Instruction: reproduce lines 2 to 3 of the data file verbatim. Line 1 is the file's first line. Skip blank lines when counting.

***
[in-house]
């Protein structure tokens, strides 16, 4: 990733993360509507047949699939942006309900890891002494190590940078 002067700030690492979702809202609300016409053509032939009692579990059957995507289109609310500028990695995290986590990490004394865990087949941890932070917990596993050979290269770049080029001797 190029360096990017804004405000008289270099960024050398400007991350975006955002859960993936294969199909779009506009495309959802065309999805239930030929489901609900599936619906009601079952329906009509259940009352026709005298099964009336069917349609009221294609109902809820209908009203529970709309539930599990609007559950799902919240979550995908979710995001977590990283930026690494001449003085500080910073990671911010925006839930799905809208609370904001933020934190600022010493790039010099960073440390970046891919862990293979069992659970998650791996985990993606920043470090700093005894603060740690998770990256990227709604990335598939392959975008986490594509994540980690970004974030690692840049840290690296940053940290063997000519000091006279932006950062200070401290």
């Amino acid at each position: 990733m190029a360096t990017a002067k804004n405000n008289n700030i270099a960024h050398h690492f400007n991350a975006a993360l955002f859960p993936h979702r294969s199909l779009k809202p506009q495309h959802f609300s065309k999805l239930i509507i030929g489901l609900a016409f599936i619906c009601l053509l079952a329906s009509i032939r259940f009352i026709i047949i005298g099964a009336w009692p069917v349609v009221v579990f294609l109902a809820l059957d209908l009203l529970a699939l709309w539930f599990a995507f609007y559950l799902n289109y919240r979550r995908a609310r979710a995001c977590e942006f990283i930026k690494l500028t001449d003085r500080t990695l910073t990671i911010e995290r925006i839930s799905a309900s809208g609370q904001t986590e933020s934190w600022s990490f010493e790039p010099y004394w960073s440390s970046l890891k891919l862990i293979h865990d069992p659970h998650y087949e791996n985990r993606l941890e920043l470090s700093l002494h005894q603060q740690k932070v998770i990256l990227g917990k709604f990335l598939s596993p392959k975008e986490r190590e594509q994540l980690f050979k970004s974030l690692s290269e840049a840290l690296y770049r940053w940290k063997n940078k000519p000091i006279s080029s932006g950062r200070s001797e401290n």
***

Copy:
């Protein structure tokens, strides 16, 4: 990733993360509507047949699939942006309900890891002494190590940078 002067700030690492979702809202609300016409053509032939009692579990059957995507289109609310500028990695995290986590990490004394865990087949941890932070917990596993050979290269770049080029001797 190029360096990017804004405000008289270099960024050398400007991350975006955002859960993936294969199909779009506009495309959802065309999805239930030929489901609900599936619906009601079952329906009509259940009352026709005298099964009336069917349609009221294609109902809820209908009203529970709309539930599990609007559950799902919240979550995908979710995001977590990283930026690494001449003085500080910073990671911010925006839930799905809208609370904001933020934190600022010493790039010099960073440390970046891919862990293979069992659970998650791996985990993606920043470090700093005894603060740690998770990256990227709604990335598939392959975008986490594509994540980690970004974030690692840049840290690296940053940290063997000519000091006279932006950062200070401290």
């Amino acid at each position: 990733m190029a360096t990017a002067k804004n405000n008289n700030i270099a960024h050398h690492f400007n991350a975006a993360l955002f859960p993936h979702r294969s199909l779009k809202p506009q495309h959802f609300s065309k999805l239930i509507i030929g489901l609900a016409f599936i619906c009601l053509l079952a329906s009509i032939r259940f009352i026709i047949i005298g099964a009336w009692p069917v349609v009221v579990f294609l109902a809820l059957d209908l009203l529970a699939l709309w539930f599990a995507f609007y559950l799902n289109y919240r979550r995908a609310r979710a995001c977590e942006f990283i930026k690494l500028t001449d003085r500080t990695l910073t990671i911010e995290r925006i839930s799905a309900s809208g609370q904001t986590e933020s934190w600022s990490f010493e790039p010099y004394w960073s440390s970046l890891k891919l862990i293979h865990d069992p659970h998650y087949e791996n985990r993606l941890e920043l470090s700093l002494h005894q603060q740690k932070v998770i990256l990227g917990k709604f990335l598939s596993p392959k975008e986490r190590e594509q994540l980690f050979k970004s974030l690692s290269e840049a840290l690296y770049r940053w940290k063997n940078k000519p000091i006279s080029s932006g950062r200070s001797e401290n």